The Pastor-Historian: Proclaiming 2,000 Years of Christ’s Power

We’ve written often about the pastor-theologian or the pastor-scholar, but what of the pastor-historian? What benefits accrue to a congregation whose undershepherd is also a trained researcher of and writer about history? And how crucial is it that those who populate our churches know something of the story of Christ’s church as it has unfolded over the past 2,000 years? How can a pastor help the 21st-century church overcome its penchant for chronological snobbery?

Nick Needham wants his church—and others like it—to be keenly aware of Christ’s work in building his church these past two millennia. Toward this end, Needham—pastor of Inverness Reformed Baptist Church and church history lecturer at Highland Theological College in Scotland—has spent the past two decades authoring a unique multi-volume survey of church history that combines lucid prose with rigorous research and historiography.

The fourth volume of his series, 2,000 Years of Christ’s Power: The Age of Religious Conflict (16th to 18th Centuries), was recently released from Christian Focus, and all are now available in hardcover editions. I asked Needham about the above questions and more.

How important is it for ordinary Christians to know church history? Additionally, how do you achieve a balance between readability (for a broader audience) and sound scholarship (with trusted content)?

Someone said that a nation without a history is like a man without a memory, and I think this is true for us as Christians. If we don’t know the history of our nation—the holy nation and royal priesthood, the church (1 Pet. 2:9)—we’ll be like people with spiritual amnesia. That’s an unnatural and harmful state. What Christian would not want to know what Christ has been doing in the world these past 2,000 years? Once we get beyond mere self-love, and start loving Christ’s works and Christ’s people, I think a concern for church history naturally follows.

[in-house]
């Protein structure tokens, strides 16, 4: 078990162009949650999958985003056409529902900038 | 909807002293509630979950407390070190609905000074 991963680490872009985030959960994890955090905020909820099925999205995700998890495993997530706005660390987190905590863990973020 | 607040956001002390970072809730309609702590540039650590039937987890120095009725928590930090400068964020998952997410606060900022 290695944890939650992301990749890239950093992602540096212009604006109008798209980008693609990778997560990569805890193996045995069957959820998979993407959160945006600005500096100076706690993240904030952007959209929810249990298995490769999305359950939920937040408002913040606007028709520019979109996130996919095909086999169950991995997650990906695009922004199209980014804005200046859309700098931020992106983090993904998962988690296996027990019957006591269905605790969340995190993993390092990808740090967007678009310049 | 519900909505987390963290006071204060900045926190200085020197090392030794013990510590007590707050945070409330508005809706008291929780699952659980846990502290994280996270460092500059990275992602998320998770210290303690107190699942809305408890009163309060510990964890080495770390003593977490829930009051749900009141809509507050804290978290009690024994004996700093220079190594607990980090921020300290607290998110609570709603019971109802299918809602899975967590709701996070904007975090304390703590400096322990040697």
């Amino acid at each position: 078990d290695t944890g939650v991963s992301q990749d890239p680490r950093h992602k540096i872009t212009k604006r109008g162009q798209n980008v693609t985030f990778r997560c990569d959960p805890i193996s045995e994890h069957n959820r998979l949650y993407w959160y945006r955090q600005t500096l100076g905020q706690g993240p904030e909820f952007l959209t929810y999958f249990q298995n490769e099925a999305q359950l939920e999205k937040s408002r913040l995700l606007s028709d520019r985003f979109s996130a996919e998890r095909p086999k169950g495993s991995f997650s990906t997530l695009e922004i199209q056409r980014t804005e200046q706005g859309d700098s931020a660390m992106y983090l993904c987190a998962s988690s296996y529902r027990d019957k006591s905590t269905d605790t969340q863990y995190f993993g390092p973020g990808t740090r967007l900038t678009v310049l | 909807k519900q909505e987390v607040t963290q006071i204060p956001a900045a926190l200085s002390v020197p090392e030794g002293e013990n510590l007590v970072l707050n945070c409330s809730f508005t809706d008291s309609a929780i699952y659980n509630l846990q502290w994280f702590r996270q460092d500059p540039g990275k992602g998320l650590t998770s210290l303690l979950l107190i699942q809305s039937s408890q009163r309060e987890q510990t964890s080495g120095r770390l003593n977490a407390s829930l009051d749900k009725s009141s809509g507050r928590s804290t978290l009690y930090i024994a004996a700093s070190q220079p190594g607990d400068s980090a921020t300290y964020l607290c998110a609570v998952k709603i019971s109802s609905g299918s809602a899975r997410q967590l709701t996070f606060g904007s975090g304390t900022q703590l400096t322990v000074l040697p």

As to how I strike the balance between accessibility and scholarly care, I just try to know my subject and then express it as clearly and engagingly as I can. No doubt I sometimes fail. One thing I’ve especially tried to do is get people from other traditions (Lutheran, Eastern Orthodox, and so on) to read through my drafts to ensure they recognize their history in the way I’ve told it. Their suggestions have been priceless.

In addition to working in academia, you serve as a pastor. How important is it for pastors to know something of the Christian tradition? In what practical ways can preachers use church history and historical theology?

It’s important for us pastors to get out of our religious boxes and expose ourselves to the various forms the faith has taken and still takes. Otherwise we can too easily become, in an impoverishing way, narrow-minded and unimaginative—prone both to grossly misrepresenting folk outside our own sub-tradition, and also to embracing our sub-tradition lazily and patronizingly without letting it be tried and tested against what Christian history in all its richness has to say. We’ll be better, humbler, wiser, and more seasoned spiritual leaders for immersing ourselves in history and in the great “catholic” tradition.